Aldridge artist draws on art to help recovery
Talented artist Maurice Ivor Birch thought he had drawn his final sketch after suffering his fifth stroke in July.
The summer attack had been his worst to date and he lost all feeling in his right side as a result.
But the 74-year-old self taught artist, who has dedicated the vast majority of his life to his love of drawing, was not going to let it get in the way of his drawing.
Maurice has spent more than 40 years sketching historic buildings from around his home town of Aldridge on to a scroll he purchased at a car boot sale in Cannock back in 1969.
A selection of that work made it into Aldridge On A Roll, a poetry and local history book released by Mapseekers Archived Publishing last month.
However, following publication Maurice was hit by a series of strokes and was confined to his garden and conservatory in Aldridge with his devoted wife, Beryl.
He said: "I really did think I couldn't carry on.
"I had lost the feeling in my right side and even going out and promoting the book felt like too much for me.
"I even said to friends that I wouldn't be doing any more sketches."
In recent weeks, Maurice has worked his strength up and is now back to his scroll, which he says acts as a historical record of the town he grew up in and lives in to this day.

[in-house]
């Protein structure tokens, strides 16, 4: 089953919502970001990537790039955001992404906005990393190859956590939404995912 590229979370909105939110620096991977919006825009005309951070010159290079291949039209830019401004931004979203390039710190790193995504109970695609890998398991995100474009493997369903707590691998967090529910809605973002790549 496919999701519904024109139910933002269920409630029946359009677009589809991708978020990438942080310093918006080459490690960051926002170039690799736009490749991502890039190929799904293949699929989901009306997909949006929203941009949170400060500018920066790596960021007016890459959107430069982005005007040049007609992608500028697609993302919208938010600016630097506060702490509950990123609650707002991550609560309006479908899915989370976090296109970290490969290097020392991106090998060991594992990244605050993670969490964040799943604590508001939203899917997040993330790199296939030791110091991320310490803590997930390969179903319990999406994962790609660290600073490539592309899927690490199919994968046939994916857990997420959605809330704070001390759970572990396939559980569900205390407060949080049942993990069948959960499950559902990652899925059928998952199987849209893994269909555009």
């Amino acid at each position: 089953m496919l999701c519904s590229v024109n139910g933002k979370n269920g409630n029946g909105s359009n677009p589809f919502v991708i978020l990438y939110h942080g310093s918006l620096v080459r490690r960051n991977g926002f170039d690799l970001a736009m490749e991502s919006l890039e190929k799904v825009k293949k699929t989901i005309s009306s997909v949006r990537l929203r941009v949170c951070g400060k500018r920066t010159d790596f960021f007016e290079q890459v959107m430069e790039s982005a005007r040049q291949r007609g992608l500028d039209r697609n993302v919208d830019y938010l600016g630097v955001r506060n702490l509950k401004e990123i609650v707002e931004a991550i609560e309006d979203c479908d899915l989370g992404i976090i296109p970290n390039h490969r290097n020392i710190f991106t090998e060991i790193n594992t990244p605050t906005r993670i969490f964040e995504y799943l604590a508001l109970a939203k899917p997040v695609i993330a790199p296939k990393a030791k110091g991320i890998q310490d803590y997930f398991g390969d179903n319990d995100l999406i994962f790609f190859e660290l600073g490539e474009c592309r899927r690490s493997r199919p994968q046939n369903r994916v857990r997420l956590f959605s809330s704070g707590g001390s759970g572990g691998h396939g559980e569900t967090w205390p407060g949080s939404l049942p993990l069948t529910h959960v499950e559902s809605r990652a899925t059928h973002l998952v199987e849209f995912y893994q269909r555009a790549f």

He has added 17 sketches to his scroll since picking up a pencil again, a process which he says is helping him come to terms with an active life following his latest stroke.
His recent sketches include Pennard House in Stonnall Road, Croft Cottage in Portland Road and Aldridge Library. The retired quality control engineer said: "One day I just thought, why should I give this up just because of these physical problems?
"I decided I wasn't going to let it beat me and I started to draw again.
"It took some getting used to at first but I am slowly getting back in to the swing of things and I really think drawing is helping me. A lot of these old buildings I have drawn are gone now, so this work that I didn't really think much of has become quite important for the area.
"I am not as mobile as I used to be so actually going out and finding new places to draw is probably the hardest part, but I get friends to help me by taking photographs.
"I usually do older buildings but I think the library is a beautiful building with a great deal of importance to the town."
The railway station, the old Avion cinema, feature cottages, churches and pubs are among the buildings he has lovingly penned. The roll of illustrated paper now reaches 116ft and continues to grow.
He has drawn a lot of the buildings from memory as they have long since been demolished.
Some were replicated from photographs and he has now resorted to Google Earth to look for more subjects.
He has drawn more than 100 buildings on the roll of paper and around 75 of them have been used in the book.
For information on how to get a copy of Aldridge on a Roll call 07525 083463.